Topic - American Medical Association

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  • **FILE **  Dr. Deborah Persaud, a pediatric HIV expert at Johns Hopkins' Children's Center in Baltimore, holds a vial while at Johns Hopkins Medicine in 2005. (AP Photo/Johns Hopkins Medicine, File)

    HIV rate drops in U.S. for most groups; percentage for young gay, bisexual men up

    The nation's HIV rate has fallen by a third in the last decade, federal researchers said in a new report released in advance of this week's upcoming AIDS conference in Australia.

  • Oklahoma execution renews debate on doctors' role

    A botched lethal injection in Oklahoma this week has renewed a debate on whether doctors should be banned from executions - or required to participate to make the process more humane.

  • Common medical procedure & medicines used to kill

    Executions by lethal injection involve a common medical procedure and government-approved medications - used for non-medical purposes. That's one reason why the American Medical Association and several other physician and nurses groups oppose having their members participate in executions. Here's how the procedures and drugs are supposed to work, and what can go wrong.

  • Medical Assn won't stop Medicare doc data release

    The nation's largest doctors' group said Monday it won't try to block Medicare's release of billing records for 880,000 physicians, although it continues to oppose the government's recent decision to open up the massive data trove.

  • Medicare to release billing data for 880K doctors

    Patients may soon get an unprecedented look at how their doctor compares to other physicians, after Medicare announced Wednesday it plans to publicly post billing data for more than 880,000 practitioners.

  • Online MD reviews: cars, movie sites more popular

    Doctor ratings are less popular than those of toasters, cars and movies when it comes to online consumer sites. That's according to a survey that found most adults hadn't checked online physician reviews - and most said a conveniently located office and accepting patients' health insurance was more important.

  • ** FILE ** Doctors in at a Red Crescent Hospital examine a man who was shot in the leg when caught in the crossfire between Iraqi factions in the Saddam City area of Baghdad, Iraq. The doctors said that they have not treated any war casualties in two days, but are flooded with victims of civil chaos and fighting and are running low on supplies, Friday, April 11, 2003. ( J.M. Eddins Jr./The Washington Times )

    Medical students' prognosis unclear with 'Obamacare'; many don't understand law

    Being accepted to medical school was once seen as a ticket to a prosperous and fulfilling career, but today's students face far less certain futures under Obamacare.

  • Study debunks domestic-violence screening

    Screening all women about domestic-violence experiences when they visit a health clinic doesn’t prevent future abuse or result in improved lives, says a study released Tuesday.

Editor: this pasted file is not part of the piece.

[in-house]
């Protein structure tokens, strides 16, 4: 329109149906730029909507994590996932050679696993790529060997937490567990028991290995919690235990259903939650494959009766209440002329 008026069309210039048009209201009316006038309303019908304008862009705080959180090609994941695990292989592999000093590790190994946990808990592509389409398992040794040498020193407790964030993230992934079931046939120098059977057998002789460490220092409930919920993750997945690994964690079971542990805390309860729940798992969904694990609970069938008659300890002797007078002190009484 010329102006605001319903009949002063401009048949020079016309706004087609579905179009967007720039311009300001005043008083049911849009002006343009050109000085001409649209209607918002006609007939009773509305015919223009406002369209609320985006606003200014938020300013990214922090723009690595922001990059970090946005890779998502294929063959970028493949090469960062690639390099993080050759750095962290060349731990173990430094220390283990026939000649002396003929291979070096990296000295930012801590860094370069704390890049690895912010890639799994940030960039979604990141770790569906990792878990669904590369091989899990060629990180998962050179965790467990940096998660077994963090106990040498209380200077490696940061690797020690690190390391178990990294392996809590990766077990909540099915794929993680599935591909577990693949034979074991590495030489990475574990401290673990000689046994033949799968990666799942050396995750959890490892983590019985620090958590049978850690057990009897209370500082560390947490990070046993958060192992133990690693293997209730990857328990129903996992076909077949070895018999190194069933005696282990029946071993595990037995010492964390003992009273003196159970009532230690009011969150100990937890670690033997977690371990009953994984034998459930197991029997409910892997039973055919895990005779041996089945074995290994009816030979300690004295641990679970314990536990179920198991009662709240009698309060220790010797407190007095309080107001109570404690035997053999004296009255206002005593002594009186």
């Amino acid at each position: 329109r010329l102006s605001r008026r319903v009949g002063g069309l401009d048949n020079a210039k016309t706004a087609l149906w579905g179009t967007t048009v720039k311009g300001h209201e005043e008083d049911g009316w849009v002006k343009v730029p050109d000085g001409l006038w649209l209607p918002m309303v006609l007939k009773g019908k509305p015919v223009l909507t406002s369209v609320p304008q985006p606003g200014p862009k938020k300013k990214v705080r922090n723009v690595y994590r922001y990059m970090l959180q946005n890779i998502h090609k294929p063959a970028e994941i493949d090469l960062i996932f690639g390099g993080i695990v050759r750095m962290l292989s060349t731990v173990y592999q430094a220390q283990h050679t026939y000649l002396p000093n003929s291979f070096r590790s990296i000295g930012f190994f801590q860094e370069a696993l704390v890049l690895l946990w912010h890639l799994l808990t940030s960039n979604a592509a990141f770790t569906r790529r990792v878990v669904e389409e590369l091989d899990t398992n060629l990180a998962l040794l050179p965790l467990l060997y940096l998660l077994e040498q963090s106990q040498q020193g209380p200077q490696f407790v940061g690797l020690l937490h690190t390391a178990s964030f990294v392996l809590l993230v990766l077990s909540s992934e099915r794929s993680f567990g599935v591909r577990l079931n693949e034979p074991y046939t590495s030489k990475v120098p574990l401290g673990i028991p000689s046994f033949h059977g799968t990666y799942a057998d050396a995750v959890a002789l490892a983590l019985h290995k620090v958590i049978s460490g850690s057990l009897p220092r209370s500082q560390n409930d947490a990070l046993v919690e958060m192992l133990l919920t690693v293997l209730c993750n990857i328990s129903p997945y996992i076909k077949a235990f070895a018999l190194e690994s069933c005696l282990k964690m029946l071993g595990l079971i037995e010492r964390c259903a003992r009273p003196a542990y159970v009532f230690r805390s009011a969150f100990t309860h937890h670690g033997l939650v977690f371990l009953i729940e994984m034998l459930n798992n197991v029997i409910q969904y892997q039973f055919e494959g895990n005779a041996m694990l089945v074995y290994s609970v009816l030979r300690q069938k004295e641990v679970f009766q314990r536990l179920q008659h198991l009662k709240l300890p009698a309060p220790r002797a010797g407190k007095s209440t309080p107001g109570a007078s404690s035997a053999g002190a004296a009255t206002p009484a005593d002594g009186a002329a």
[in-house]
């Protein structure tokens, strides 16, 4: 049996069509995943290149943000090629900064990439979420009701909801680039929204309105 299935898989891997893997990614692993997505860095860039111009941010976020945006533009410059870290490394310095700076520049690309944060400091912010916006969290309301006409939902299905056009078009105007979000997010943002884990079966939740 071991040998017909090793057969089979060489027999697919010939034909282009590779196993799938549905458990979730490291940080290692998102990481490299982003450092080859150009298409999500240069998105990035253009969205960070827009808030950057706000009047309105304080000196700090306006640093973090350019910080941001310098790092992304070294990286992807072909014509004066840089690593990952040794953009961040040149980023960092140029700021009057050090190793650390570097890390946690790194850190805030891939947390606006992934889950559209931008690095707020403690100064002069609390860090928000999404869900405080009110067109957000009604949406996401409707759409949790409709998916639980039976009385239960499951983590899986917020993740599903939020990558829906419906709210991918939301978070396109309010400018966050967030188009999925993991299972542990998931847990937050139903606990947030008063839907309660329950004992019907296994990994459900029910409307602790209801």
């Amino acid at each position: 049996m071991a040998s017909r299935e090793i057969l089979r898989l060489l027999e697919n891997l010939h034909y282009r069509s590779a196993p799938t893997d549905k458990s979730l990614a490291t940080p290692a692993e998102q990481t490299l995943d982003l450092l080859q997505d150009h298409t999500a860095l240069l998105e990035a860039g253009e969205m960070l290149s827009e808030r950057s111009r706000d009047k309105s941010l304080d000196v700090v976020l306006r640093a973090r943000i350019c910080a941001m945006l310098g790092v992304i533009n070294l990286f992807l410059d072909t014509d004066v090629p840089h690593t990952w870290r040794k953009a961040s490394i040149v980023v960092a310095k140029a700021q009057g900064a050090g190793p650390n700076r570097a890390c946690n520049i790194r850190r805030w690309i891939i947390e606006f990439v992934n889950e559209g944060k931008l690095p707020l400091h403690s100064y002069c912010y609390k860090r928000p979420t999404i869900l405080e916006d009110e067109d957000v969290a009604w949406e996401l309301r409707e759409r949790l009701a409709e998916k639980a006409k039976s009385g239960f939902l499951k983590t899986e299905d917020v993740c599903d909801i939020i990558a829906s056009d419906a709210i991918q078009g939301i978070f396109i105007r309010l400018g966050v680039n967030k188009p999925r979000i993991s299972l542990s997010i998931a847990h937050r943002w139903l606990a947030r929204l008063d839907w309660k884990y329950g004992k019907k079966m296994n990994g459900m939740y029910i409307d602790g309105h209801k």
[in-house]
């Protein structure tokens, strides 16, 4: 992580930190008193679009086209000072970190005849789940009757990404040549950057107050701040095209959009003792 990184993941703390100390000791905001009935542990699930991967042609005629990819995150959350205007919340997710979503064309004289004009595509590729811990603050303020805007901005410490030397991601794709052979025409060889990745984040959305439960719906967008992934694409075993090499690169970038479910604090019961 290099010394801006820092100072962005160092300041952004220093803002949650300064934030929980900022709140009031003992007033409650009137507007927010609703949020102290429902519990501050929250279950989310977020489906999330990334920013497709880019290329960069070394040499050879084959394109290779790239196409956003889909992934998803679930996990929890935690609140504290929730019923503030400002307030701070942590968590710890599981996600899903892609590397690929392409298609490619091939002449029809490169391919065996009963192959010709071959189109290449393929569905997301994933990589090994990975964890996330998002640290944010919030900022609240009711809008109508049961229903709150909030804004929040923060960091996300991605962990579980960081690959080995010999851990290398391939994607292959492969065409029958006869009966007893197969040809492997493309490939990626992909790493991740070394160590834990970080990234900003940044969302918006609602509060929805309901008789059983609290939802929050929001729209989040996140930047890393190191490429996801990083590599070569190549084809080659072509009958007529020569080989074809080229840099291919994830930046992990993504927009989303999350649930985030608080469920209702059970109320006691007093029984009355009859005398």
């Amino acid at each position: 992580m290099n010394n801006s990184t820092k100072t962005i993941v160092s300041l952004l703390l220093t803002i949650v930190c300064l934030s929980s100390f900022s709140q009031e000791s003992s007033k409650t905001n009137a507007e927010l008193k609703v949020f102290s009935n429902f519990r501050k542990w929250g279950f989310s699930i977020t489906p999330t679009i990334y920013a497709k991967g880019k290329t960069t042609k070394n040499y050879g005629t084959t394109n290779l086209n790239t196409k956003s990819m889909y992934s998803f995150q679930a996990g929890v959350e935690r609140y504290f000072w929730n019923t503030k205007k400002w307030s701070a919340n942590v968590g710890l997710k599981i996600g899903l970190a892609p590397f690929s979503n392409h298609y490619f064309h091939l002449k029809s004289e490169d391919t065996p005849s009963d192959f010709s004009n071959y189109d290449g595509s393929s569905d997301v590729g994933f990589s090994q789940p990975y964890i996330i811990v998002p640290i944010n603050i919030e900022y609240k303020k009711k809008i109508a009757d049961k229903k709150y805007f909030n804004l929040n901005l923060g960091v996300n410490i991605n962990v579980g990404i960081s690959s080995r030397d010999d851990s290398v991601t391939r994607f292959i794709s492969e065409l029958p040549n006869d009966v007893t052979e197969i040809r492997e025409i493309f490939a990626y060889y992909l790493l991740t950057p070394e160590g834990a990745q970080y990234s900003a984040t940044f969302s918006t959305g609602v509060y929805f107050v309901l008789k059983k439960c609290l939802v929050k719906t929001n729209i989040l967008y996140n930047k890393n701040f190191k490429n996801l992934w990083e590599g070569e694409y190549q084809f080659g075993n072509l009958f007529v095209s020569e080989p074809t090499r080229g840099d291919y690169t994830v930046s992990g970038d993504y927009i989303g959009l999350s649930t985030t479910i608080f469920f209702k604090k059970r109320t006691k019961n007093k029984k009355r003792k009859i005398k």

• Dr. Anthony Fauci, director of the National Institute of Allergy and Infectious Diseases. (J.M. Eddins Jr./The Washington Times)

    Fauci says 'AIDS-free generation' is possible

    There is still "a long way to go" to end the HIV/AIDS epidemic, but scientifically, there's no reason the world can't move toward the day when HIV infections and deaths from AIDS are rare, a federal official said Sunday.

  • Correction: AMA-President-Elect story

    In a story about the American Medical Association naming a new president- elect, The Associated Press reported erroneously that Dr. Ardis Hoven will take office as president-elect in June 2013 and become president in 2014. She became president-elect on Tuesday, and takes office as president in June 2013.

  • AMA supports requiring obesity education for kids

    The American Medical Association on Wednesday put its weight behind requiring yearly instruction aimed at preventing obesity for public schoolchildren and teens.

  • Dr. Jeremy Lazarus, a Denver psychiatrist taking over as the American Medical Association's president later this month, said not to expect chaos if the U.S. Supreme Court rejects all or part of President Obama's sweeping health care law. (Associated Press)

    New AMA chief: High court ruling won't throw health care into chaos

    Americans should not expect chaos if the U.S. Supreme Court rejects all or part of the sweeping health care law, the incoming president of the nation's largest physicians group said Wednesday.

  • New AMA chief: No chaos with court's health ruling

    Americans should not expect chaos if the U.S. Supreme Court rejects all or part of the sweeping health care law, the incoming president of the nation's largest physicians group said Wednesday.

  • Illustration by Alexander Hunter for The Washington Times

    ORIENT: Is the payment board a death panel?

    The curtain seems to be rising on Act 2 in the saga of piecemeal repeal of the Patient Protection and Affordable Care Act, or Obamacare. The first part to fall was the financially unsustainable long-term care portion, the Class Act. The next target is the Independent Payment Advisory Board.

  • Illustration by Alexander Hunter for The Washington Times

    ARMSTRONG: Our dead American Medical Association

    So, what's up with the AMA? You know, the American Medical Association, venerated representative of the American physician, right? Wrong.

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